What people never tell you about somebody dying is what an incredible pain in the ass the whole thing is. And it’s pretty gross too.
We went to see my dad with the boy at the end of April. He was fine. Some time in July I get a call from my sister he’s in the hospital. He couldn’t piss- a problem that put him in the hospital for a few days last year- and apparently there was a fall involved. A second fall, he had one a month before and didn’t tell us.
A cousin was taking him home from the hospital, and he assured me that everything was just fine. They were sending him home with a walker and a catheter, which didn’t sound just fine to me, so I went up for one night to help. He was pretty fucked up, and totally in denial. I had to go back but pressured my sister into coming to help for a few days, our cousin filling in.
A week and a half or so later I was in the area on business, and with a weekend off I drove over to see him. On my way I find out he’s in the emergency room with our cousin. I get there, cousin goes home, and they start X-raying him. They see lumps, get him a bed, and a cute young blond girl doctor tells us he’s got cancer of some kind.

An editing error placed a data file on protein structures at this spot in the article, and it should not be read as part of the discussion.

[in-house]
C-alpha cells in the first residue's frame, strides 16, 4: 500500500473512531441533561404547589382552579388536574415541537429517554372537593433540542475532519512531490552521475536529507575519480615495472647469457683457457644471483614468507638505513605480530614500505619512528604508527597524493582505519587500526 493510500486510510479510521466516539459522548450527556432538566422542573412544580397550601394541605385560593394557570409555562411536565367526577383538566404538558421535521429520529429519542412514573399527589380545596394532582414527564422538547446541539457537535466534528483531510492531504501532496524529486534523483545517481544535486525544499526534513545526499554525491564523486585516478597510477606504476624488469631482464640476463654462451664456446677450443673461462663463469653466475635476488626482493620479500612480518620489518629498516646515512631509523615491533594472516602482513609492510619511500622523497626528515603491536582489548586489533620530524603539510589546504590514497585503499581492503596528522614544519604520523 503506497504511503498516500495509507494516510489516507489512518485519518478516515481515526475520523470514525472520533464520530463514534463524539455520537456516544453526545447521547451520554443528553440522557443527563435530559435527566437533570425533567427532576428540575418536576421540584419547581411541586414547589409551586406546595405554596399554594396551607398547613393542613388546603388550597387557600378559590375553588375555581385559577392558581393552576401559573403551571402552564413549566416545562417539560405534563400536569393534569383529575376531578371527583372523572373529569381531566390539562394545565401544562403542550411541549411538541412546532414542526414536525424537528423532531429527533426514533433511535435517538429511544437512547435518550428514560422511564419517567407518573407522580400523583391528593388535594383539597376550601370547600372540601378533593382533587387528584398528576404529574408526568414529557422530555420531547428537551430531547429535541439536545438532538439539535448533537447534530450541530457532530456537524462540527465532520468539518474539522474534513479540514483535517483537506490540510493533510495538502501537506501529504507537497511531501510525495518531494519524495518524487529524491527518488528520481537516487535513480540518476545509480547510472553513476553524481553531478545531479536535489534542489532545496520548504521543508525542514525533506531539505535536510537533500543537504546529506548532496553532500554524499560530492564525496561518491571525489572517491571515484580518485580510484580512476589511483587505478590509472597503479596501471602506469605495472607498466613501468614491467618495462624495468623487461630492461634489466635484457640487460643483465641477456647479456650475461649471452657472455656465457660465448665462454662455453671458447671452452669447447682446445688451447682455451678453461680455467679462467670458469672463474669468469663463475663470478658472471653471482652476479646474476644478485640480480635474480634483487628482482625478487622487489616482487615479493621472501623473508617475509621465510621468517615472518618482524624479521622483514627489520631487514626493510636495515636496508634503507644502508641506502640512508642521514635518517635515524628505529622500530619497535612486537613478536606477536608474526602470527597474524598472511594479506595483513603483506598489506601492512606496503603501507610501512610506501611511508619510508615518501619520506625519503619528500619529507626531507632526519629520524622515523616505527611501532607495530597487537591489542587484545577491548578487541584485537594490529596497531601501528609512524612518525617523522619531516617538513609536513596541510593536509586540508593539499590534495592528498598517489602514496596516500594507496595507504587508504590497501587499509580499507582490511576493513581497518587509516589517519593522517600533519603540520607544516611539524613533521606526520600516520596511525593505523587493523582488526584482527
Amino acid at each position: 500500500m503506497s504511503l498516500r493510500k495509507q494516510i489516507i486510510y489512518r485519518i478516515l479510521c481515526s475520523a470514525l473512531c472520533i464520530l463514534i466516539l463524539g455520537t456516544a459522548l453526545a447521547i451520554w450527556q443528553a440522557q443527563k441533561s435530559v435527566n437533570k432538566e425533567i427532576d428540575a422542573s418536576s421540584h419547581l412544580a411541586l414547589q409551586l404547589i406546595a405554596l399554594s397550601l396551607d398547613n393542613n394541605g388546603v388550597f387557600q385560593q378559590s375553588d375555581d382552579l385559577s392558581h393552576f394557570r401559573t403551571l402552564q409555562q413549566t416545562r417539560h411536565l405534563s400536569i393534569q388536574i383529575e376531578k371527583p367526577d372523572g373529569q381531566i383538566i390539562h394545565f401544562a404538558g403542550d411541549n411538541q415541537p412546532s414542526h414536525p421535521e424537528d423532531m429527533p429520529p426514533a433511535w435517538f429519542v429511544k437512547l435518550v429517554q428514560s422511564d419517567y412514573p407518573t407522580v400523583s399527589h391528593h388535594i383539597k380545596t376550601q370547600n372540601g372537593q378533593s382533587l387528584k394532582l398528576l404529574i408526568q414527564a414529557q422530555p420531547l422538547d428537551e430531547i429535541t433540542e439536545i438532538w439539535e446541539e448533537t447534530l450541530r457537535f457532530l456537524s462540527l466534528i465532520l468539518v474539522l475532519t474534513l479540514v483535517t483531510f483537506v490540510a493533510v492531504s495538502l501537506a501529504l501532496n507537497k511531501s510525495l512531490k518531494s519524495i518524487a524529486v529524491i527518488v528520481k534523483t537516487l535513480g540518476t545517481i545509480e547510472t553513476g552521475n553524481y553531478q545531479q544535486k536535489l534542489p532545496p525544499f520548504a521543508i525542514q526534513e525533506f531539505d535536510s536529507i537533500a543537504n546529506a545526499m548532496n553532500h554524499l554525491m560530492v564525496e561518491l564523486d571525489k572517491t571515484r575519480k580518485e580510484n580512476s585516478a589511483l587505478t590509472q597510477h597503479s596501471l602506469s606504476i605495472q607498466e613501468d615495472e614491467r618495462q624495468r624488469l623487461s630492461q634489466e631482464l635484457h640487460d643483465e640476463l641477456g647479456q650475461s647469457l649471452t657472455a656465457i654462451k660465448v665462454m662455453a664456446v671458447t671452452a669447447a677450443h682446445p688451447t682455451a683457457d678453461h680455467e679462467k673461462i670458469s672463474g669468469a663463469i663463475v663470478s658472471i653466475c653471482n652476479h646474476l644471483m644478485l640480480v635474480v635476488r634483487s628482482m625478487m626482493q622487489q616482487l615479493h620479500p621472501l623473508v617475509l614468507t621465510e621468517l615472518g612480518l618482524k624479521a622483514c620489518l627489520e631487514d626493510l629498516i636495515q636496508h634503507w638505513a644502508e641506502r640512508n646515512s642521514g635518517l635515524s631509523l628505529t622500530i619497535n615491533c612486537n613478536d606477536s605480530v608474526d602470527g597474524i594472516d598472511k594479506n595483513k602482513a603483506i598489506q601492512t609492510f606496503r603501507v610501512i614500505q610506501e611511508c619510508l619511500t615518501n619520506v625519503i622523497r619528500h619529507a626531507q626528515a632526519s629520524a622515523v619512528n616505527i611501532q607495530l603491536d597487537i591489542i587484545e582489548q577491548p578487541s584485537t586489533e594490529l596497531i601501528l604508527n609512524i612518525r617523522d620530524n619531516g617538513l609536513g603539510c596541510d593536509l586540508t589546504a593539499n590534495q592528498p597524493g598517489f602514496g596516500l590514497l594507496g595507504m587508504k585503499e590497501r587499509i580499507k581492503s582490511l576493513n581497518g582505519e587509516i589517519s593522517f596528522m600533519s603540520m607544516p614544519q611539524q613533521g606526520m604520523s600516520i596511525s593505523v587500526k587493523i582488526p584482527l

I go to his apartment and come back in the morning. This is a university hospital so a steady parade of interns comes through, and everybody is quite matter of fact that he has advanced cancer but they don’t know what kind, and don’t know when any tests might be scheduled. Dr. X will be in tomorrow, and we will ask him…….
I tell Dad we need to start calling people and he relents. A young Indian girl, an oncology resident, comes by and gives us the straightest answer we get the whole time- not a very straight answer, but relatively speaking. She says with concern Dad will need to think about the future, and while it can’t be cured, it can be treated.
I’m thinking a single course of palliative chemotherapy at this point but nobody is committing to any kind of diagnosis.
The next day- I think, it’s all kind of a blur- the oncology attending comes in, a rather unpleasant middle-aged Hispanic woman. (No white males at all, and I’m pretty sure no straight males. Medicine is not a career for them any more I guess.) She’s all like yeah maybe you can get chemo maybe you can get radiation. Our cousin is visiting, and having been a health care administrator for a long time, follows her out of the room and buttonholes her. She tells him- as he tells me later- Dad is not getting any treatment and is going straight to a nursing home after this. It would have been nice if she had not lied to us, but apparently this is what oncologists do.